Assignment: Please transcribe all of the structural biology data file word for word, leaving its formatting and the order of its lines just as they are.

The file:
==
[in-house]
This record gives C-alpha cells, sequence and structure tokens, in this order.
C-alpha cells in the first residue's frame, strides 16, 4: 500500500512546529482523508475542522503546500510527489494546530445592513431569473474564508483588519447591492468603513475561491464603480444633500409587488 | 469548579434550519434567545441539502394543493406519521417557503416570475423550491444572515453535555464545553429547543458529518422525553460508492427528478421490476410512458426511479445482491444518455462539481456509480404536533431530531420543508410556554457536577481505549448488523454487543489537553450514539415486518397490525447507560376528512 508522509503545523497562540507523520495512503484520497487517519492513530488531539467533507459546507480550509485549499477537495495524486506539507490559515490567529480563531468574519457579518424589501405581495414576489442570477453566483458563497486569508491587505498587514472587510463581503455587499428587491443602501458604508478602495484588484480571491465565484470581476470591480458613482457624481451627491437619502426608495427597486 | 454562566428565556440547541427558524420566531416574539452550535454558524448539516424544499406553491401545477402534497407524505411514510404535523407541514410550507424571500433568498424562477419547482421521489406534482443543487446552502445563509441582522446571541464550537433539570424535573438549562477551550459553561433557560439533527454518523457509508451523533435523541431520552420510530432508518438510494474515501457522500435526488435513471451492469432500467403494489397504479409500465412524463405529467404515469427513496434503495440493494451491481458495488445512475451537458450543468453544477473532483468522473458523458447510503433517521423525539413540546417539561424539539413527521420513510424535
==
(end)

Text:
[in-house]
This record gives C-alpha cells, sequence and structure tokens, in this order.
C-alpha cells in the first residue's frame, strides 16, 4: 500500500512546529482523508475542522503546500510527489494546530445592513431569473474564508483588519447591492468603513475561491464603480444633500409587488 | 469548579434550519434567545441539502394543493406519521417557503416570475423550491444572515453535555464545553429547543458529518422525553460508492427528478421490476410512458426511479445482491444518455462539481456509480404536533431530531420543508410556554457536577481505549448488523454487543489537553450514539415486518397490525447507560376528512 508522509503545523497562540507523520495512503484520497487517519492513530488531539467533507459546507480550509485549499477537495495524486506539507490559515490567529480563531468574519457579518424589501405581495414576489442570477453566483458563497486569508491587505498587514472587510463581503455587499428587491443602501458604508478602495484588484480571491465565484470581476470591480458613482457624481451627491437619502426608495427597486 | 454562566428565556440547541427558524420566531416574539452550535454558524448539516424544499406553491401545477402534497407524505411514510404535523407541514410550507424571500433568498424562477419547482421521489406534482443543487446552502445563509441582522446571541464550537433539570424535573438549562477551550459553561433557560439533527454518523457509508451523533435523541431520552420510530432508518438510494474515501457522500435526488435513471451492469432500467403494489397504479409500465412524463405529467404515469427513496434503495440493494451491481458495488445512475451537458450543468453544477473532483468522473458523458447510503433517521423525539413540546417539561424539539413527521420513510424535